A charity raised concerns about a girl horrifically abused by the now-notorious Aylesbury sex gang several years before the perpetrators were arrested, it has emerged.
Barnardos told the BBC it had worked with two of the victims in 2008, but despite referring the case to a local authority and other relevant agencies the charity claimed that “insufficient” action was taken.
A total of six men were jailed on Friday after being found guilty of abusing two schoolgirls on a “massive scale” as part of a child sex ring, mostly operating in Aylesbury.
The Old Bailey court heard the abuse occurred from 2006 to 2012, involving rape, child prostitution and the use of drugs in order to “stupefy” a victim to make them engage sexually.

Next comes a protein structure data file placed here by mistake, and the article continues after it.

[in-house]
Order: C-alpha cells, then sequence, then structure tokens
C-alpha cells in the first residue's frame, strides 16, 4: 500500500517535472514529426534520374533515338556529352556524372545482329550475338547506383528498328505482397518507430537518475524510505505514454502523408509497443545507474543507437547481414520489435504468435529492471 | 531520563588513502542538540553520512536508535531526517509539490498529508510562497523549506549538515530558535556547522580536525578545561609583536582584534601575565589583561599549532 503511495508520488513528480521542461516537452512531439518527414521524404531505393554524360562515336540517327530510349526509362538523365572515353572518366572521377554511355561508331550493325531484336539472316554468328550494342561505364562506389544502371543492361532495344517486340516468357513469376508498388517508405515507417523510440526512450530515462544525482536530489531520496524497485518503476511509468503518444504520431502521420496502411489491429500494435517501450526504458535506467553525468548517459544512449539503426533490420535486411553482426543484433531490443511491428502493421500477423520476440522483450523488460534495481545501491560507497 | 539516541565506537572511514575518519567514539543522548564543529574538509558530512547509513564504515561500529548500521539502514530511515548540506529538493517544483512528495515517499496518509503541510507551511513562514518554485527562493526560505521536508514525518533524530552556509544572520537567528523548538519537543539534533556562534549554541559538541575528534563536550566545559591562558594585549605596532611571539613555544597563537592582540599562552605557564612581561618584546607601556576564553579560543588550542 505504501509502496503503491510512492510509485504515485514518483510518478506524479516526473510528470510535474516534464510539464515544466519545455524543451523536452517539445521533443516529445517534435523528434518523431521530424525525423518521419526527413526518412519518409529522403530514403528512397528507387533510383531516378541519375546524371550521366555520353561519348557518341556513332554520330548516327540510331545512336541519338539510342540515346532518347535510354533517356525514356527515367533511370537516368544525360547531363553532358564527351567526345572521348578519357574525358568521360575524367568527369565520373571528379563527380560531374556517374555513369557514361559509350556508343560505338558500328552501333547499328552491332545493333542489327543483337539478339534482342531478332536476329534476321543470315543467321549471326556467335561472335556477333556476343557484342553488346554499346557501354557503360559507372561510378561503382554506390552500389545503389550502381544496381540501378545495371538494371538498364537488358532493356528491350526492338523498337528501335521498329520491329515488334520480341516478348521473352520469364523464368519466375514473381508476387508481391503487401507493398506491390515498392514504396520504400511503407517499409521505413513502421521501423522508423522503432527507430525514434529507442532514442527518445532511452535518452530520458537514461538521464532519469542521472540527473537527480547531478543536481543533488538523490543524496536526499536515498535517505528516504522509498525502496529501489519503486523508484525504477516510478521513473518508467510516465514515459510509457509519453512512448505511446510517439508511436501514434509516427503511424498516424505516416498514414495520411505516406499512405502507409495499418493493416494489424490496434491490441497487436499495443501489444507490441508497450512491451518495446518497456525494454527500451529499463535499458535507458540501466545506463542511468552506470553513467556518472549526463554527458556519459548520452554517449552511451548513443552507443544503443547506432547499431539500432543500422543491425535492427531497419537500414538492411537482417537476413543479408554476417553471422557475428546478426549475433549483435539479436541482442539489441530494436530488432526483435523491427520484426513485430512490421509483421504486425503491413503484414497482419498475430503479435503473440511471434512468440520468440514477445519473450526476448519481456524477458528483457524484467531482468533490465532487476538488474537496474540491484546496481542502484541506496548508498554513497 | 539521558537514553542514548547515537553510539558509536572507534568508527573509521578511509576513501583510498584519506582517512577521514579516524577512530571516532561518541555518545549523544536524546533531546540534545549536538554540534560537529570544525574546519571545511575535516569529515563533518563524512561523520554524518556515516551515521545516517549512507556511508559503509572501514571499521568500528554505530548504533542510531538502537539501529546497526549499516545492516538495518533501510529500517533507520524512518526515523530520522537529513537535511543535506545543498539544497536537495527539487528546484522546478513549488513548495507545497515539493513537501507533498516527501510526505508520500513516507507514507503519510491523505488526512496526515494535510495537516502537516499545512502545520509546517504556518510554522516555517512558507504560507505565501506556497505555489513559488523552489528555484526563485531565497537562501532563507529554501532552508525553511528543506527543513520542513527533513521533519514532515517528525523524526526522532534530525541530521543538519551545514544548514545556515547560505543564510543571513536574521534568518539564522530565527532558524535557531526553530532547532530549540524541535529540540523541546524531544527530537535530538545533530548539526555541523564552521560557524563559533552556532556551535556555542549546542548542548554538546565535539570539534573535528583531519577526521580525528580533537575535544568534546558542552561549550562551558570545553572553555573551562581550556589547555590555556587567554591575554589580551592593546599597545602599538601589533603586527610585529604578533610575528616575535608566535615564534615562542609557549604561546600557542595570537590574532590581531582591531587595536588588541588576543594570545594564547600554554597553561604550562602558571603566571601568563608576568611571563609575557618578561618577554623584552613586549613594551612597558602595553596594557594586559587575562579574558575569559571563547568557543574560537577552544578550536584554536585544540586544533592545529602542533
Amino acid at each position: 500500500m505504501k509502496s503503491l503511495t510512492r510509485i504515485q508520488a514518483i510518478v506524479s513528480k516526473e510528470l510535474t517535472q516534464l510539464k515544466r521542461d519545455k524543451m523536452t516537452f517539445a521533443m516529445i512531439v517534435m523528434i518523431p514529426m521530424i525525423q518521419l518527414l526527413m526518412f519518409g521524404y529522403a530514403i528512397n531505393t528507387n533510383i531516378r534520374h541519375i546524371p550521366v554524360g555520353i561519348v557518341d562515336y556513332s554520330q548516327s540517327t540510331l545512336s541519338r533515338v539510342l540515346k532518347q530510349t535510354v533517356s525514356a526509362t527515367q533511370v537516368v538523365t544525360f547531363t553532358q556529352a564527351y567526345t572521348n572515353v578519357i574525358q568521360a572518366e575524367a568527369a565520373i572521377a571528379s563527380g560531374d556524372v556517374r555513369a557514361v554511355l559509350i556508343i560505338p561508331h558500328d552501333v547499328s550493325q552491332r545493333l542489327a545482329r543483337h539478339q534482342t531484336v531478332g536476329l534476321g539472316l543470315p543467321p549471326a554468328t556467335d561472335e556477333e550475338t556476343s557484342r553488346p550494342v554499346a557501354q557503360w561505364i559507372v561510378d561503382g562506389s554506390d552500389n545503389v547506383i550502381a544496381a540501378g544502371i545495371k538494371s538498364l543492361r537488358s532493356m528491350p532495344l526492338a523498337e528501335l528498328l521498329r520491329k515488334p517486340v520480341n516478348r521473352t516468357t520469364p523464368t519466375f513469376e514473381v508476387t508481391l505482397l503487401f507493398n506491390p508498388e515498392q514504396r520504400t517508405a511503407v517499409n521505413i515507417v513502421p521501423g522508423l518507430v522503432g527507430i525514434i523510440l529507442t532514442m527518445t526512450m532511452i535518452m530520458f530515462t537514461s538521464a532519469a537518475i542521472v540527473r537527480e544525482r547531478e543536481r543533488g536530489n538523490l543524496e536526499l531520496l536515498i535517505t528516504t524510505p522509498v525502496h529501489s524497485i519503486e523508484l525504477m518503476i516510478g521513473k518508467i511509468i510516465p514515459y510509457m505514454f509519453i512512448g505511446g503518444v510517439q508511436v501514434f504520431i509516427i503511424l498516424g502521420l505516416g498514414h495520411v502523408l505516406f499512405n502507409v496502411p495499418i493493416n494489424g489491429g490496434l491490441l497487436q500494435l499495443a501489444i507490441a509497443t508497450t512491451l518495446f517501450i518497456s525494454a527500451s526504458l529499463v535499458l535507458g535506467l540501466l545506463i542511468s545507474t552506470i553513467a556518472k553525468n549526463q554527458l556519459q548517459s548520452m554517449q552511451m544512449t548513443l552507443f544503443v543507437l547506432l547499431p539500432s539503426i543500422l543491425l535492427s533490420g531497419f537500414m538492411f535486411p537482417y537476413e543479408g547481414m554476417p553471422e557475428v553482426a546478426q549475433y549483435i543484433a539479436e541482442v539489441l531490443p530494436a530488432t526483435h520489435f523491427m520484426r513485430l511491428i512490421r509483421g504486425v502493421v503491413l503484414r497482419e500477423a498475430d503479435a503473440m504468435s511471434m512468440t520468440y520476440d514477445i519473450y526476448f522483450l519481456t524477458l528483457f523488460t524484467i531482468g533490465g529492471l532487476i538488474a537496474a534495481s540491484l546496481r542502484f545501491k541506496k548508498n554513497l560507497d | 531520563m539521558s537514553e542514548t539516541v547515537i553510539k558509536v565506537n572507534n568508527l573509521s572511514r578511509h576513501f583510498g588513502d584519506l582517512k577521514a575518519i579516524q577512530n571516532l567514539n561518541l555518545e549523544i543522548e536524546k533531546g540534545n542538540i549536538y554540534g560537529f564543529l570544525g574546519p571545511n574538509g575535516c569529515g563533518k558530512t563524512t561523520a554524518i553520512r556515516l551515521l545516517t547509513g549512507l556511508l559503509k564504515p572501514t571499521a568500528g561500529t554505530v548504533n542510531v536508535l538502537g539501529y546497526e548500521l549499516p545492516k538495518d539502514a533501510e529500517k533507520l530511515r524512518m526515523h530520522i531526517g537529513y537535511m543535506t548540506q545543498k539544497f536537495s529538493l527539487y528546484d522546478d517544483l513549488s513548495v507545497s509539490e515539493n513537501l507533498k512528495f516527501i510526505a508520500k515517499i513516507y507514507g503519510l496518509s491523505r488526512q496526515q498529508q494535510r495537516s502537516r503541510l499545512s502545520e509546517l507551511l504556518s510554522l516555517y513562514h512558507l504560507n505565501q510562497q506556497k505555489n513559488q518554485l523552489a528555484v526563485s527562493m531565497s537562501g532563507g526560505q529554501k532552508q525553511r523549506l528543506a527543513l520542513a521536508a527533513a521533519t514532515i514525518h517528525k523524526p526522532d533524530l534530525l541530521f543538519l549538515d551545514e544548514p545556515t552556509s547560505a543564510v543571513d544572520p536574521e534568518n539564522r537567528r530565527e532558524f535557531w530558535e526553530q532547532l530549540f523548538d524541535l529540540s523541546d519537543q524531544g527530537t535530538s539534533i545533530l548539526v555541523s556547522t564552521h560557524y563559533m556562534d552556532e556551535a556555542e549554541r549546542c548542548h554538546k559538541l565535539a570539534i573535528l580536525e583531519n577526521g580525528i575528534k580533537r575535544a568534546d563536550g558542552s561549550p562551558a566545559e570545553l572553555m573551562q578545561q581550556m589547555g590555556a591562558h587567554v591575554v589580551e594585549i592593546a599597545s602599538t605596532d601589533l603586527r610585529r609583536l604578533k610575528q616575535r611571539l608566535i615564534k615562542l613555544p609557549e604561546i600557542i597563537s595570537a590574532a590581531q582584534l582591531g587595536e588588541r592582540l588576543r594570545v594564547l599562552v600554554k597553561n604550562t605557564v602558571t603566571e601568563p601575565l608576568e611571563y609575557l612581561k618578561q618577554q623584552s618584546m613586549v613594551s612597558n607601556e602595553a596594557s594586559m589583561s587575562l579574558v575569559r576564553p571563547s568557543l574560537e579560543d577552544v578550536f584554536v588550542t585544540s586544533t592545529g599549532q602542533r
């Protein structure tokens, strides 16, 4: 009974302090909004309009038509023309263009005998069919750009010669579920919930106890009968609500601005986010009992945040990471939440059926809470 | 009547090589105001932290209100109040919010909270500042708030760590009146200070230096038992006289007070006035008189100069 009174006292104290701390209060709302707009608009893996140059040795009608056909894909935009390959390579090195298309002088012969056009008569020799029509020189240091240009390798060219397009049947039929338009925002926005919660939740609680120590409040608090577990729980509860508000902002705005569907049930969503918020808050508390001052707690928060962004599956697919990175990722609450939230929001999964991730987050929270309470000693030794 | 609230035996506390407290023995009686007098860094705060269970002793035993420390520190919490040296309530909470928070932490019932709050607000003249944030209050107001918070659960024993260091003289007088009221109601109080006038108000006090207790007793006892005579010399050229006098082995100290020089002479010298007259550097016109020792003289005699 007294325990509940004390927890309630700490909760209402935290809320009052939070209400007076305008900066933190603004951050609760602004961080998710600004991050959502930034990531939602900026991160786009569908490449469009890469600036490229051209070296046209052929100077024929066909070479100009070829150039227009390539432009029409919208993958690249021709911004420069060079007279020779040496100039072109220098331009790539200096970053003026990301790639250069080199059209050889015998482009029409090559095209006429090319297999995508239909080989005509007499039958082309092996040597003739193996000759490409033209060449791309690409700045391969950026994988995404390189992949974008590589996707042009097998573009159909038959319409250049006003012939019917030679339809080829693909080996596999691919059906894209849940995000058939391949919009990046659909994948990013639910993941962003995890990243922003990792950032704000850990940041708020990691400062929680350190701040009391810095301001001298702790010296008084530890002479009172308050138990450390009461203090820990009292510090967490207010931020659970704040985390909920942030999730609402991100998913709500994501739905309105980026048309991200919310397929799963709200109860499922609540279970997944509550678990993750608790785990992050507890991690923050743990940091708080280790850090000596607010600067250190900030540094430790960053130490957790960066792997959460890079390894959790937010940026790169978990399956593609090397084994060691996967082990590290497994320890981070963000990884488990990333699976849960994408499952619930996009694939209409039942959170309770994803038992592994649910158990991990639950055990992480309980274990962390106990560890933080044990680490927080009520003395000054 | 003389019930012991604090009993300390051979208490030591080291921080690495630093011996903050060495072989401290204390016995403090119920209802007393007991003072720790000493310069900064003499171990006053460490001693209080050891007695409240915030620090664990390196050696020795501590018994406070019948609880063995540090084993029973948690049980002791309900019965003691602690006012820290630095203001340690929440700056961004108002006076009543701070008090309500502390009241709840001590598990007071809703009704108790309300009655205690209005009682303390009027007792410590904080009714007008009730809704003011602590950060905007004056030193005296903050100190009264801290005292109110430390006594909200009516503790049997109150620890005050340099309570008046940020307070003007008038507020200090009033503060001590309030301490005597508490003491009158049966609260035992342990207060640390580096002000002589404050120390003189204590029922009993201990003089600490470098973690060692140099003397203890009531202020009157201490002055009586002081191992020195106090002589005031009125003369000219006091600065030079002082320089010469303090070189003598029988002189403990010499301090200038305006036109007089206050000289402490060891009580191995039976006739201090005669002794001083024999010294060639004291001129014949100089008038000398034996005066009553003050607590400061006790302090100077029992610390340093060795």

The victims described how they were 'befriended' by the men, who gave them alcohol, DVDs, food and occaisonally drugs, before being passed between as many as 60 men for sex - after being conditioned to think that it was normal.
Barnardo’s director Michelle Lee-Izu told BBC Radio 4’s Today programme that her charity had worked with both of the young victims in 2008.
"We had concerns about the safety of one young woman and we made a referral to the local authority and the relevant agencies.
"At that time, the agencies didn't respond in a way that we wanted, that we expected them to, although some actions were taken by the local authority, so we escalated those actions further.
"But insufficient action was taken as far as we were concerned," she claimed.
11 men were on trial yesterday charged with numerous offences, including the multiple rape of a child under 13. Six of the defendants were convicted and four cleared, with the jury unable to decide on one.
The six are due to be sentenced in September.
David Johnston, Buckingshire County Council director for children's services, apologised to the victims on Friday for “letting them down” during this period.
He said the council were “appalled” by the “horrific experiences” of the young women, and commended their bravery in coming forward.